“Ancestral Poem,” by Jaswinder Bolina


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Audio: Read by the author.


And so we settled upon the shore
of a nasally Midwestern sea
governed by a moon that hung
like a medal we’d won above
the subdivision. Evenings,
the starlings made an ecstatic
calligraphy against the gloam,
landed upon the slack, black
wires, our antique telephony
rippling between their toes.
From my vantage in a second-story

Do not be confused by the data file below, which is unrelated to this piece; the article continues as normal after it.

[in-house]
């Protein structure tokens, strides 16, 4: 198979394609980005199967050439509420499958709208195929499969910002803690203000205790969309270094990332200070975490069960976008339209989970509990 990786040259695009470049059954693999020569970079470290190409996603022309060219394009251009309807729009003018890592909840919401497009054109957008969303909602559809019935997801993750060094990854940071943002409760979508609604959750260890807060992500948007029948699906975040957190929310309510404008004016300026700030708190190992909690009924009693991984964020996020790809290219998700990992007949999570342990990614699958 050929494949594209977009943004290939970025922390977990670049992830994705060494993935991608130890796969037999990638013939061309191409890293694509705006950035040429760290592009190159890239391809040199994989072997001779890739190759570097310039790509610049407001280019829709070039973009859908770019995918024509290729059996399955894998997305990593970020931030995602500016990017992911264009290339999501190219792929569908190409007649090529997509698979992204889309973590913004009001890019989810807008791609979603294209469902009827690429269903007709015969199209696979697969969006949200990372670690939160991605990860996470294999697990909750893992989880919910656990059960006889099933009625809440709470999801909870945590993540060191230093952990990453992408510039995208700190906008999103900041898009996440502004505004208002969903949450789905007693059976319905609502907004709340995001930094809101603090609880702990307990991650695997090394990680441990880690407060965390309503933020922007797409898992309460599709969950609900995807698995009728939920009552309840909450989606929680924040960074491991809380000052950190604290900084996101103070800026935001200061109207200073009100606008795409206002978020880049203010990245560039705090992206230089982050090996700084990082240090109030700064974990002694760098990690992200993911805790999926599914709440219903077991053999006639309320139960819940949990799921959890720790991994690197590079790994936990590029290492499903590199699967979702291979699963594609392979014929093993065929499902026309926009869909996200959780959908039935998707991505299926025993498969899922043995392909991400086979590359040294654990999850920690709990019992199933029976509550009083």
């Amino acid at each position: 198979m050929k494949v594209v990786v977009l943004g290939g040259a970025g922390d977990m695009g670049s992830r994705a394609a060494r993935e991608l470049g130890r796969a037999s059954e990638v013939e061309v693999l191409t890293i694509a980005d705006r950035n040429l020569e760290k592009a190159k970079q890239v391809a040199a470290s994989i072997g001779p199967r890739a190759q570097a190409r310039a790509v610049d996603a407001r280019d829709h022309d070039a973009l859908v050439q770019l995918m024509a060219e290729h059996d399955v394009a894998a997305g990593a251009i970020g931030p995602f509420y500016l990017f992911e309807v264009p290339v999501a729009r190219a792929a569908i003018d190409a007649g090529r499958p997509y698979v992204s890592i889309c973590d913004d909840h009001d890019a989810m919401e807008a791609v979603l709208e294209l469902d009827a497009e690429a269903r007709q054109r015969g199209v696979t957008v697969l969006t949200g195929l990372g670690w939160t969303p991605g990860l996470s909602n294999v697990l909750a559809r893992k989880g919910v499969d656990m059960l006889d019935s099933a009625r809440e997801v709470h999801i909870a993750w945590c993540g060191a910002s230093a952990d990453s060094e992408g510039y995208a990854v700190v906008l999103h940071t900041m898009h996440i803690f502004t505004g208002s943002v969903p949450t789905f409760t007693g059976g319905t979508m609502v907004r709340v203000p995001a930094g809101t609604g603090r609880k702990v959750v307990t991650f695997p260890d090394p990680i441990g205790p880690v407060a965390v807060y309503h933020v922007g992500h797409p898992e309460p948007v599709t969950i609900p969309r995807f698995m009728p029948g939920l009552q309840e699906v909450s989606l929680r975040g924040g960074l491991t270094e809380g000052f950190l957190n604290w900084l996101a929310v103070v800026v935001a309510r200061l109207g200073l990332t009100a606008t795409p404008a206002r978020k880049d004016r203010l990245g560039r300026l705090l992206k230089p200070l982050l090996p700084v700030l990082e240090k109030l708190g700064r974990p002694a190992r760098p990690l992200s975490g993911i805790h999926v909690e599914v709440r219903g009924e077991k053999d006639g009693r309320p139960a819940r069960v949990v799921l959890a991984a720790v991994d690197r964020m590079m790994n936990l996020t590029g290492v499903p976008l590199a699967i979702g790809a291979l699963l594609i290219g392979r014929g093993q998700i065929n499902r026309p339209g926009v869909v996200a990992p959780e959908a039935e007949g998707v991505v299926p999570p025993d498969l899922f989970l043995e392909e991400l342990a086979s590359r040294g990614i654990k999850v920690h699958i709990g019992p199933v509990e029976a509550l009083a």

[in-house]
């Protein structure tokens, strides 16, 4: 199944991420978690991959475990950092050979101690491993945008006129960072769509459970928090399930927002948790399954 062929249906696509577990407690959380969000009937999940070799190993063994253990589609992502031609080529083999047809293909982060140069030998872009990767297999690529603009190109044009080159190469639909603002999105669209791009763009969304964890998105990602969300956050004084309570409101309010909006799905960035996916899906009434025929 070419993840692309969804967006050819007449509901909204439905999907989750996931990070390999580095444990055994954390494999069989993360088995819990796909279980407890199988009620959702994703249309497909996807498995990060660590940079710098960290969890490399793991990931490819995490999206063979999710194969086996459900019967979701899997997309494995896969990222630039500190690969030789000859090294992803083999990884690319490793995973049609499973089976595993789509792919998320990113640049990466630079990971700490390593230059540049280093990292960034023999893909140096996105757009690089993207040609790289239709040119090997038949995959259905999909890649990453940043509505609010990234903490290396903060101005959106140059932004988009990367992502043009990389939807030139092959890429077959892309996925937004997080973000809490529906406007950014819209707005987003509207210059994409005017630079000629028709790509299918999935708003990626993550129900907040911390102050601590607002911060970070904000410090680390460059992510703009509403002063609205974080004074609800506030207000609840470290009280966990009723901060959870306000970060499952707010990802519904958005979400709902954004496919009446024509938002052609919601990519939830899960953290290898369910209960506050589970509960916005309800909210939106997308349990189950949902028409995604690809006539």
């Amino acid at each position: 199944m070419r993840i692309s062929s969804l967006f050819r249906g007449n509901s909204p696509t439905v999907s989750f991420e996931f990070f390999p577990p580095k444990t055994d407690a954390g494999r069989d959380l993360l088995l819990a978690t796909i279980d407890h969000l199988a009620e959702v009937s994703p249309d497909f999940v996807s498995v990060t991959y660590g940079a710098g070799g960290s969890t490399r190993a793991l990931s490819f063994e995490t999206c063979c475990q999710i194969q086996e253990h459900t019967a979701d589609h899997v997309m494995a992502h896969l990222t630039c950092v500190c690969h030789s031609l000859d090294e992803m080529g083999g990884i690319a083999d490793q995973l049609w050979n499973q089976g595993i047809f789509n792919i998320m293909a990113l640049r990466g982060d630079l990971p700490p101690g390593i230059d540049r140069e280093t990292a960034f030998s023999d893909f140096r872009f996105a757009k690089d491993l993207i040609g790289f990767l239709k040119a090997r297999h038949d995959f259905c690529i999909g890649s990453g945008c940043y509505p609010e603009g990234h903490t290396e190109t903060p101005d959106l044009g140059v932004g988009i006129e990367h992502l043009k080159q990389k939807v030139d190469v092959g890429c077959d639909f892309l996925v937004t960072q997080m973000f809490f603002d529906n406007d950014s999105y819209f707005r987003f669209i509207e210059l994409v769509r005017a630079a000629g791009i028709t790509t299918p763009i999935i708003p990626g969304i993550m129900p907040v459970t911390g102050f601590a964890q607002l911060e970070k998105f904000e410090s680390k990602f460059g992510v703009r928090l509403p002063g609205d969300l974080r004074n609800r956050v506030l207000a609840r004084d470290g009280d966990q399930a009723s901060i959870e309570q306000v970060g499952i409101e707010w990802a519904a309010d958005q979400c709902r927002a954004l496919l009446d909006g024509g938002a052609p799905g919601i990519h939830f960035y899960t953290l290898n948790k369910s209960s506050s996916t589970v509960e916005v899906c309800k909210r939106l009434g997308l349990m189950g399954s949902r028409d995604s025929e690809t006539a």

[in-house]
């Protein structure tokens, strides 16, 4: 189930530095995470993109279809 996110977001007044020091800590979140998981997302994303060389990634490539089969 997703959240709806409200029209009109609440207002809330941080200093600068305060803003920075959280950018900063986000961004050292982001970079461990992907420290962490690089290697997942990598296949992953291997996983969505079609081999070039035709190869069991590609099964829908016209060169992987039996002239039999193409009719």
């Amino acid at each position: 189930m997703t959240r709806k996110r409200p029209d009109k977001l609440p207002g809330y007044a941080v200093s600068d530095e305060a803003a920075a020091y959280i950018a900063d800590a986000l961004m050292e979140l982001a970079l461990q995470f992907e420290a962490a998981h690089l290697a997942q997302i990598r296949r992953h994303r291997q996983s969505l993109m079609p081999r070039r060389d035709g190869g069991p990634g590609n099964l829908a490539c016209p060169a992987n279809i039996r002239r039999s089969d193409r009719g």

window of the split-level ranch
where we kept our things,
I could see some moths mistake
the neon heat of a Blockbuster
Video sign to the west for home,
your babaji watering the impatiens
in their beds beneath a local cosmos.
Crisscross of the pinkening contrails,
your bibiji nursing her twilight
chai in a patio chair. She said a thing
then that made them laugh, the clouds
like painted bulls tumbling across a cave wall
in this, the only known record of these events.
This is drawn from “English as a Second Language and Other Poems.”

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